>>> print(eph['datetime_str', 'RA', 'DEC'])    
   datetime_str       RA      DEC
       ---           deg      deg
----------------- --------- --------
2010-Jan-01 00:00 345.50204 13.43621
2011-Jan-01 00:00  78.77158 61.48831
2012-Jan-01 00:00 119.85659 54.21955
2013-Jan-01 00:00 136.60021 45.82409
2014-Jan-01 00:00 147.44947 37.79876
2015-Jan-01 00:00 156.58967 29.23058
2016-Jan-01 00:00 166.32129 18.48174
2017-Jan-01 00:00  180.6992  1.20453
2018-Jan-01 00:00 232.11974 -37.9554
2019-Jan-01 00:00   16.1066 45.50296

We can use the same representation to do math with these columns. For instance, let’s calculate the total rate of the object by summing ‘RA_rate’ and ‘DEC_rate’ in quadrature:

>>> import numpy as np
>>> print(np.sqrt(eph['RA_rate']**2 + eph['DEC_rate']**2))

Please note that the column name is wrong (copied from the name of the first column used), and that the unit is lost.


Columns have units assigned to them. For instance, the RA column has the unit deg assigned to it, i.e., degrees. More complex units are available, too, e.g., the RA_rate column is expressed in arcsec / h - arcseconds per hour:

>>> print(eph['RA_rate'])  
arcsec / h

The unit of this column can be easily converted to any other unit describing the same dimensions. For instance, we can turn RA_rate into arcsec / s:

>>> eph['RA_rate'].convert_unit_to('arcsec/s')
>>> print(eph['RA_rate'])
      arcsec / s

Please refer to the astropy.table and astropy.units documentations for more information.

Hints and Tricks

Checking the original JPL Horizons output

Once either of the query methods has been called, the retrieved raw response is stored in the attribute raw_response. Inspecting this response can help to understand issues with your query, or you can process the results differently.

For all query types, the query URI (the URI is what you would put into the URL field of your web browser) that is used to request the data from the JPL Horizons server can be obtained from the HorizonsClass object after a query has been performed (before the query only None would be returned):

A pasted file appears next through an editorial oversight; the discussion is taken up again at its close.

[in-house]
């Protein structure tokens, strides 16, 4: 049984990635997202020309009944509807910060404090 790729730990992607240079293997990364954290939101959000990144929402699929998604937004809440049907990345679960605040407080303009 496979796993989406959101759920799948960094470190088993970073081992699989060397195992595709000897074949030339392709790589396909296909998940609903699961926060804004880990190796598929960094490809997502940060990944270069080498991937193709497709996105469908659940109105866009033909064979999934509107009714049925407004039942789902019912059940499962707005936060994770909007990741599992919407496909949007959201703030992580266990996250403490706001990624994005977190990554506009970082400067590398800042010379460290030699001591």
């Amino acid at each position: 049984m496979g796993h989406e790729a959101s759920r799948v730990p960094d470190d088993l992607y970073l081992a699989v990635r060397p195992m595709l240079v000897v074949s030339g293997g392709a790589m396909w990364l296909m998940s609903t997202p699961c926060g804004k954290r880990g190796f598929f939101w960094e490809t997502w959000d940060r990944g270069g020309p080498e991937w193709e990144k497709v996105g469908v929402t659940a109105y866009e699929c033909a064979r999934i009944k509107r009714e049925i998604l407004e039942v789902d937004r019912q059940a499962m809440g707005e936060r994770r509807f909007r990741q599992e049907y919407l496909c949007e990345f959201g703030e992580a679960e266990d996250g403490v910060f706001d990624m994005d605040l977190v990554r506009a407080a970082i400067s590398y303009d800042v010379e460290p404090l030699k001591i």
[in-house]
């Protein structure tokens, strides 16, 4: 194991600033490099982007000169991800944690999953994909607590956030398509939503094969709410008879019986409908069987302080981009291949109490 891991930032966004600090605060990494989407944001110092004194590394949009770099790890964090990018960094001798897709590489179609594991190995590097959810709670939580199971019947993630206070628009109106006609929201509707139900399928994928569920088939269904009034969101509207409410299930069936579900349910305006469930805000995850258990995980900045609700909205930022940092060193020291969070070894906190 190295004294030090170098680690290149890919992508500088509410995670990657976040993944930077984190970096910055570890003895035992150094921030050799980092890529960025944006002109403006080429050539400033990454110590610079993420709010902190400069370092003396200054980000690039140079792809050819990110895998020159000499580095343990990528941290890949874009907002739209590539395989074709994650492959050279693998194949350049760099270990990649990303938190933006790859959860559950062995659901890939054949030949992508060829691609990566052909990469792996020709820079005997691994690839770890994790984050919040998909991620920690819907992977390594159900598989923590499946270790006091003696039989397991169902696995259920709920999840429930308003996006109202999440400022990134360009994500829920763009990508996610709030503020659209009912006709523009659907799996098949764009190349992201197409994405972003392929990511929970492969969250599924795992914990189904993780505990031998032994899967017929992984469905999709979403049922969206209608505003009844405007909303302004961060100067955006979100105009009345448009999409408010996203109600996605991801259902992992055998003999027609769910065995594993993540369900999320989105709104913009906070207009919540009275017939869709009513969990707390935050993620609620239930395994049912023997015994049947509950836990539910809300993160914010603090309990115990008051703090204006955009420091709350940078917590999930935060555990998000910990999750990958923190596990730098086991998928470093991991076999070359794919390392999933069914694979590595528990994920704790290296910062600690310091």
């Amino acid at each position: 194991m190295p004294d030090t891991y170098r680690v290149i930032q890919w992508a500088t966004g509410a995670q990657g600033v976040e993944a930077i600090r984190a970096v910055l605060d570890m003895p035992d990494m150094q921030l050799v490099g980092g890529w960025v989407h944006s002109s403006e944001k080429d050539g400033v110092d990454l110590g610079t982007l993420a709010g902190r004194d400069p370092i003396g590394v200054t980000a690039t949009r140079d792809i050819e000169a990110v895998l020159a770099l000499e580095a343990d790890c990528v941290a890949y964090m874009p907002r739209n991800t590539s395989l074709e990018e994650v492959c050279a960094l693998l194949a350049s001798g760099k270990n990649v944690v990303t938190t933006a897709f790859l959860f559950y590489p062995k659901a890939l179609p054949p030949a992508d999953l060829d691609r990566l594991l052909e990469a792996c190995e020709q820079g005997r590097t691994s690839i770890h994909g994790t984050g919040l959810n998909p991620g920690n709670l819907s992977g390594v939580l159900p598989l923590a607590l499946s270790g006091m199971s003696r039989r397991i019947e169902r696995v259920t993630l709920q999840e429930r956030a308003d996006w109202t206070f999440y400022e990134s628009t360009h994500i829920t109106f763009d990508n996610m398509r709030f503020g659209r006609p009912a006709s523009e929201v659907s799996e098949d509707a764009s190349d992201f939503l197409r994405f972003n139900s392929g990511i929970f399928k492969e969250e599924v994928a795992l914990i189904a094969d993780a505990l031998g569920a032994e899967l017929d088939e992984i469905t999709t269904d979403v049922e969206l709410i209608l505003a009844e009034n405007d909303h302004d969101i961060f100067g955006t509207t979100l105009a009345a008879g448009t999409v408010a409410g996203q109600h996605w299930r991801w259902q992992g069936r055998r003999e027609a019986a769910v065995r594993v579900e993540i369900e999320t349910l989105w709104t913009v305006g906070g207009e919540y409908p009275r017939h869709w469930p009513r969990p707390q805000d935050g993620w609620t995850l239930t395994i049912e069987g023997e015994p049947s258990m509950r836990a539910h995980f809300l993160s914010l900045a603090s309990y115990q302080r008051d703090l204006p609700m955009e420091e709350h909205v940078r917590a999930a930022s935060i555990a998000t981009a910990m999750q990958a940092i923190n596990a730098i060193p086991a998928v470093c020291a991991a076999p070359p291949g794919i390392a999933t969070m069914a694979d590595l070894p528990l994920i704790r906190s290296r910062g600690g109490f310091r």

>>> print(obj.uri)

If your query failed, it might be useful for you to put the URI into a web browser to get more information why it failed. Please note that uri is an attribute of HorizonsClass and not the results table.

Date Formats

JPL Horizons puts somewhat strict guidelines on the date formats: individual epochs have to be provided as Julian dates, whereas epoch ranges have to be provided as ISO dates (YYYY-MM-DD HH-MM UT). If you have your epoch dates in one of these formats but you need the other format, make use of astropy.time.Time for the conversion. An example is provided here:

>>> from astropy.time import Time
>>> mydate_fromiso = Time('2018-07-23 15:55:23')  # pass date as string
>>> print(mydate_fromiso.jd)  # convert Time object to Julian date
>>> mydate_fromjd = Time(2458323.163460648, format='jd')
>>> print(mydate_fromjd.iso) # convert Time object to ISO
2018-07-23 15:55:23.000

astropy.time.Time allows you to convert dates across a wide range of formats. Please note that when reading in Julian dates, you have to specify the date format as 'jd', as number passed to Time is ambiguous.

Keep Queries Short

Keep in mind that queries are sent as URIs to the Horizons server. If you query a large number of epochs (in the form of a list), this list might be truncated as URIs are typically expected to be shorter than 2,000 symbols and your results might be compromised. If your query URI is longer than this limit, a warning is given. In that case, please try using a range of dates instead of a list of individual dates.

Reference Frames

The coordinate reference frame for Horizons output is controlled by the refplane and refsystem keyword arguments. See the Horizons documentation for details. Some output reference frames are included in astropy’s coordinates:





astropy frame
















For example, get the barycentric coordinates of Jupiter as an astropy SkyCoord object:

>>> from astropy.coordinates import SkyCoord
>>> from astropy.time import Time
>>> from astroquery.jplhorizons import Horizons
>>> epoch = Time('2021-01-01')
>>> q = Horizons('599', location='@0', epochs=epoch.tdb.jd)
>>> tab = q.vectors(refplane='earth')
>>> c = SkyCoord(tab['x'].quantity, tab['y'].quantity, tab['z'].quantity,
...              representation_type='cartesian', frame='icrs',
...              obstime=epoch)
>>> print(c)
<SkyCoord (ICRS): (x, y, z) in AU
    [(3.03483263, -3.72503309, -1.67054586)]>


This submodule makes use of the JPL Horizons system.

The development of this submodule is in part funded through NASA PDART Grant No. 80NSSC18K0987 to the sbpy project.


If you are repeatedly getting failed queries, or bad/out-of-date results, try clearing your cache:

>>> from astroquery.jplhorizons import Horizons
>>> Horizons.clear_cache()

If this function is unavailable, upgrade your version of astroquery. The clear_cache function was introduced in version 0.4.7.dev8479.


astroquery.jplhorizons Package



Michael Mommert (


HorizonsClass([id, location, epochs, id_type])

Query the JPL Horizons service.


Configuration parameters for astroquery.jplhorizons.